Masters of Strategic Foresight (MSF) Wake Melbourne 25th November 2016 By Richard Slaughter

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In late November some 150 people turned up at the Kelvin Club in Melbourne for a private function to celebrate the success and mark the imminent closure of the MSF program at Swinburne University. The original program was set up in 1999 at the invitation of the then VC, Iain Wallace, as the Australian Foresight Institute (AFI). With Barry Jones as its patron and an experienced and capable board, it soon acquired a distinctive national and international profile. As is well known I was appointed as Foundation Professor of Foresight and ran the AFI until 2004. At that time a new VC was appointed who pursued a very different agenda which, for reasons best known to himself, included closing all the university’s institutes. The foresight program was then absorbed into the Business School. Peter Hayward took over the directorship and ran the re-named MSF for the next decade. The program will close in 2017 after 17 years.

During that time perhaps 200 ‘mid-career professionals’ have taken the program or, in some cases, taken units of particular interest from it. Listening to those who undertook the course one hears many variations on a consistent theme. That is, how it changed lives, allowed people to see the world and themselves differently and, in the end, to discern new personal, organisational and social options. So while the program had its ups and downs it will be remembered as an outstanding success, and one of which all those involved can be proud. And more have been involved than can be named here. They know who they are and thanks are due to each and every one of them.

It was fitting that Joseph Voros, who’d taught in the program longer than anyone, was the MC for the evening. His enduring penchant for formal wear received expression during the evening with many choosing to emulate his spotless dinner suit. A space was also made to remember some of the colleagues who were no longer with us: John Batros, Frank Fisher, Richard Neville, Jan Lee Martin and, of course, Adolph Hanich. Adolph was, in many ways, the genial ‘godfather’ of the AFI / MSF. He’d not only provided the original suggestion that led to its establishment but also enduring support and encouragement throughout.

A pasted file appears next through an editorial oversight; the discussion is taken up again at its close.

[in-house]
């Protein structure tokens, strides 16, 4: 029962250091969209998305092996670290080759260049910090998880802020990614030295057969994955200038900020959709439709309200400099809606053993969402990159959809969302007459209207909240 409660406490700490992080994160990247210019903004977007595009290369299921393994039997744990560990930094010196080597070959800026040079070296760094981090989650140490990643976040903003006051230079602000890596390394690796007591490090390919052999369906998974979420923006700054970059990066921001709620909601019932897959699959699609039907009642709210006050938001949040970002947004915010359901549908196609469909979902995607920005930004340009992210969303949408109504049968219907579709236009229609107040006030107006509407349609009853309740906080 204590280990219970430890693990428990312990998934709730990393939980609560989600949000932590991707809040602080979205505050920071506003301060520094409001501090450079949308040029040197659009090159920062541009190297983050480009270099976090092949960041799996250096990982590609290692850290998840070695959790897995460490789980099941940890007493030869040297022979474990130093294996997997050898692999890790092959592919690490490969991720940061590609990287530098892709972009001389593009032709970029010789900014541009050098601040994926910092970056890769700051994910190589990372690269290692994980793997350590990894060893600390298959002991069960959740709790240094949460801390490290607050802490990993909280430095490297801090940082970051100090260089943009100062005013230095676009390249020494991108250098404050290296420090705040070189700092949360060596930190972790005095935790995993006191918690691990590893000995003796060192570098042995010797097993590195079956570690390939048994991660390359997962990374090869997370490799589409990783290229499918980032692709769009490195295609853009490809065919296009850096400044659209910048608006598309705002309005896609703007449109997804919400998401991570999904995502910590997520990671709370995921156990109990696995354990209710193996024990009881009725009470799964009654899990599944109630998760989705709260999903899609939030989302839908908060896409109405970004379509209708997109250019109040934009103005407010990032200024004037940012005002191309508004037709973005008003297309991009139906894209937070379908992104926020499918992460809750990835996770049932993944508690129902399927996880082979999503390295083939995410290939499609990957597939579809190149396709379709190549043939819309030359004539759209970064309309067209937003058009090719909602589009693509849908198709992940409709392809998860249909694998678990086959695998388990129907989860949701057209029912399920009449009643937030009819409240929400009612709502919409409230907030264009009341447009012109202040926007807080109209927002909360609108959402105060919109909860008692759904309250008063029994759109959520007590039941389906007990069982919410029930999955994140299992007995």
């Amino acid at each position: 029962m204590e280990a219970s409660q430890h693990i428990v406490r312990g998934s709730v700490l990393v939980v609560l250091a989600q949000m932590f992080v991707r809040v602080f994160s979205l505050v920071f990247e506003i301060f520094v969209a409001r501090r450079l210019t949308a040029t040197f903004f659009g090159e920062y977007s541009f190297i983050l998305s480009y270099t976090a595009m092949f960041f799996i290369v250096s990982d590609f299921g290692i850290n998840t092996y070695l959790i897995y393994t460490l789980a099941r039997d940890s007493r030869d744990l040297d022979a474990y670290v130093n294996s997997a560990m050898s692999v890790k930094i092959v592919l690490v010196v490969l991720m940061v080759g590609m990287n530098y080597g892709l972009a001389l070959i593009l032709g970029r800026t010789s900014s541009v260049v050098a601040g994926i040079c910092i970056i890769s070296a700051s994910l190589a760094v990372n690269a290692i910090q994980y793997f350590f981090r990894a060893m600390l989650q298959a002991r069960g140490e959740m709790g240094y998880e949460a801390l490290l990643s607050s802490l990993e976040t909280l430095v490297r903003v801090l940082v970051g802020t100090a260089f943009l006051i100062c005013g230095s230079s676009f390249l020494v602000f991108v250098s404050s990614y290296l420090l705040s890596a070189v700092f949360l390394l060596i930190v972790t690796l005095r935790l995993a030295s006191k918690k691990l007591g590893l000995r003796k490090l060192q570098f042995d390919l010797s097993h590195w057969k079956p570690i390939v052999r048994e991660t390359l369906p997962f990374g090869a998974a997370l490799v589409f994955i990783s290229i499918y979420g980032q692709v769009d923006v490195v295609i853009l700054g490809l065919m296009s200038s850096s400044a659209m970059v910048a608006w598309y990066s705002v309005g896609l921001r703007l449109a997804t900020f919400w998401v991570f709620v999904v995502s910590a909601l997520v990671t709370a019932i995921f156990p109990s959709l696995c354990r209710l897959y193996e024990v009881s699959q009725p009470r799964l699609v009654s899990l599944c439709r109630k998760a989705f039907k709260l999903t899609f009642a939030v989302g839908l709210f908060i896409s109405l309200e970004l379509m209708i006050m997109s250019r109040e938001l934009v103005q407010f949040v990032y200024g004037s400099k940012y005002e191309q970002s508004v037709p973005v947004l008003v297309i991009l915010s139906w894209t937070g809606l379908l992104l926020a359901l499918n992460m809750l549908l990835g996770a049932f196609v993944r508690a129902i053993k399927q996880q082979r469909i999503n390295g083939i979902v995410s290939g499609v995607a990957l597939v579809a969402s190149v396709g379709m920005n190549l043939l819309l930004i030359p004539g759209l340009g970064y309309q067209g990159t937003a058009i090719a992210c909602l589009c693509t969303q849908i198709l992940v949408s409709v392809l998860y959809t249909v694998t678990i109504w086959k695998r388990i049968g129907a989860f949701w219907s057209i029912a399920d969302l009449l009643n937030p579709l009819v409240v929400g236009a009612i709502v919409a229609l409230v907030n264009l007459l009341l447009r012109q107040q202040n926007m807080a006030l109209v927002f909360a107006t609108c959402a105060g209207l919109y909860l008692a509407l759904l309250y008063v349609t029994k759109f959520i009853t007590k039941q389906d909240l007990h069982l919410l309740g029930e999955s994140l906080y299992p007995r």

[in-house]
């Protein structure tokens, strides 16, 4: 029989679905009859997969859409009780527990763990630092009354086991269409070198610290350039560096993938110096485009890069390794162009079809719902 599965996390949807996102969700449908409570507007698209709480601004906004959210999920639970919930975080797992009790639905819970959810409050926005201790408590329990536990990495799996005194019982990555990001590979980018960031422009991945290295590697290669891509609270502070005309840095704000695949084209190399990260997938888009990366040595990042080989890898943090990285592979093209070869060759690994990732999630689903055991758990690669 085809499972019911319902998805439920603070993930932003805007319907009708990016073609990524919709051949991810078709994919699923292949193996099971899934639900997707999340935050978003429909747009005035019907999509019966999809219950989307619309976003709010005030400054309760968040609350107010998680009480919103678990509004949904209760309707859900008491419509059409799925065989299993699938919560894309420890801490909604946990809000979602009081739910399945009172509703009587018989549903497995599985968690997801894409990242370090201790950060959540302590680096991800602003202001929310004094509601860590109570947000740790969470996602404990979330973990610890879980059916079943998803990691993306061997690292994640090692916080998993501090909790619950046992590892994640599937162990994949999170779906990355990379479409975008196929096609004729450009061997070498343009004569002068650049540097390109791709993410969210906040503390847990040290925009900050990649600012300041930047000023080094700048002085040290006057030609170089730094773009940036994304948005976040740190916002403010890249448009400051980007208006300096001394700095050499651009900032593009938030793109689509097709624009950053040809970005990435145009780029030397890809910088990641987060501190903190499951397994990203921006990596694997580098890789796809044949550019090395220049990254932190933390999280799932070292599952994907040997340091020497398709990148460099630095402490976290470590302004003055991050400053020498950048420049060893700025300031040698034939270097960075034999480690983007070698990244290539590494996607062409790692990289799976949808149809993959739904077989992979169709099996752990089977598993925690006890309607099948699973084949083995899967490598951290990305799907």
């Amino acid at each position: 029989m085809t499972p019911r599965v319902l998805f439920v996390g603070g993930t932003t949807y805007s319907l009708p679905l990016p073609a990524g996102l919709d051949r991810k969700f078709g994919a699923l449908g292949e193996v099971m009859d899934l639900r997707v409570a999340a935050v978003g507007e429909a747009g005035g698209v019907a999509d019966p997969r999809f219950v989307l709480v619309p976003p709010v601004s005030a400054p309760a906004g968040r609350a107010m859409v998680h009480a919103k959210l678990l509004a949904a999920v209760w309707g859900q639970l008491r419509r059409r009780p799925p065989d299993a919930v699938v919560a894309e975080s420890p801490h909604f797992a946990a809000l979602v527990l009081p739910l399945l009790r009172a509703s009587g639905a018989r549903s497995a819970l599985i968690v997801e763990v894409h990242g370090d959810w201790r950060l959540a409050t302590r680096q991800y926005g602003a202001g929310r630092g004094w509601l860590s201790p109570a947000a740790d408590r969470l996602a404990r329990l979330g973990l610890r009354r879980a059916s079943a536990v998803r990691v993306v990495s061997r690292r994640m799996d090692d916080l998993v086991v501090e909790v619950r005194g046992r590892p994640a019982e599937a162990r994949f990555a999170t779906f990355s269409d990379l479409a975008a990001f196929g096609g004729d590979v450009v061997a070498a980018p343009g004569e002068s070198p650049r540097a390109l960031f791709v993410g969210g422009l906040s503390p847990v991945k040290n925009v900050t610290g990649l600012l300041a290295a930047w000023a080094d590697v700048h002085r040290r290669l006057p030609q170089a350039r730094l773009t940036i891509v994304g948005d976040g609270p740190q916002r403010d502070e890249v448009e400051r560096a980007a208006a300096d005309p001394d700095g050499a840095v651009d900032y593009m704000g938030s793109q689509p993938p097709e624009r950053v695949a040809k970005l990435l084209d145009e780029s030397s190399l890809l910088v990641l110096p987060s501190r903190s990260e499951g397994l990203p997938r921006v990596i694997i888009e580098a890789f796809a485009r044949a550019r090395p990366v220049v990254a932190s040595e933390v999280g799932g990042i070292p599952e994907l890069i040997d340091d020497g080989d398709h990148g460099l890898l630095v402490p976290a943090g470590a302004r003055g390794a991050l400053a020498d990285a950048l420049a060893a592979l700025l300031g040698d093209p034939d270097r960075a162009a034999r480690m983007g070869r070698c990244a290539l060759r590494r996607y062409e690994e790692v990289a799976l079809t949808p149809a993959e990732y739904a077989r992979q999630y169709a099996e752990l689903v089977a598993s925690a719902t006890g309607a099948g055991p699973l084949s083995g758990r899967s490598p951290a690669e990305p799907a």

Yet this was by no means a heavy or solemn occasion as evidenced by the many vibrant conversations taking place between people who’d shared both the frustrations and joyfulness of the course. Peter Hayward, also in formal attire, was in high demand to be thanked and pose for photographs with appreciative students and others.  The Sass and Vibe Quartet performed in a cappella (unaccompanied) mode, to the delight of all. Finally a brilliant dash of humour was added to the mix with the Foresight Foursome. This was the brainchild of Bec Mijat who worked with artist John Corba to produce delightfully witty caricatures of Joe Voros, Peter Hayward, Rowena Morrow and myself. These ‘luminaries’ were re-named as The Voroscope, Captain Foresight, Madam Tomorrow and, for myself, Richard A. Sorcerer! Hopefully this initial group will be expanded over time.

Sass and Vibe provided a farewell musical wind-down and the after-party moved downstairs to the bar where conversations continued well into the night. Overall, it was a highly successful event that all who were there are unlikely to forget.

Further information

AFI history and program: http://foresightinternational.com.au/archive/afi-history-and-program/

AFI foresight monographs: http://foresightinternational.com.au/archive/afi-foresight-monographs/

Remembering: http://richardslaughter.com.au/?page_id=1230

 

Author: Terry Collins

Foresight consultant and a lecturer and researcher at the University of Houston in the College of Technology. In the Project Management Department she teaches Leadership and Team Building to graduate students. In the Human Development and Consumer Science Department she teaches Human Ecosystems and Technological Change to undergraduates online. As a researcher she has worked in conjunction with the University of Houston Foresight Department and the Lumina Foundation on Student Needs 2025+. Led and mentored the "Emerging Fellows" blogging group for the Association of Professional Futurists. Has also mentored a group for the Women's Energy Network. Terry has given five presentations at the World Futures Society and two at the regional Project Management conference. She has appeared on “Great Day Houston” and moderated a Futures Panel at the Mensa regional conference. Terry has peer-reviewed publications in Foresight, Futures Quarterly Review, and On the Horizon She has a B.A. in Philosophy & a M.S. in Foresight

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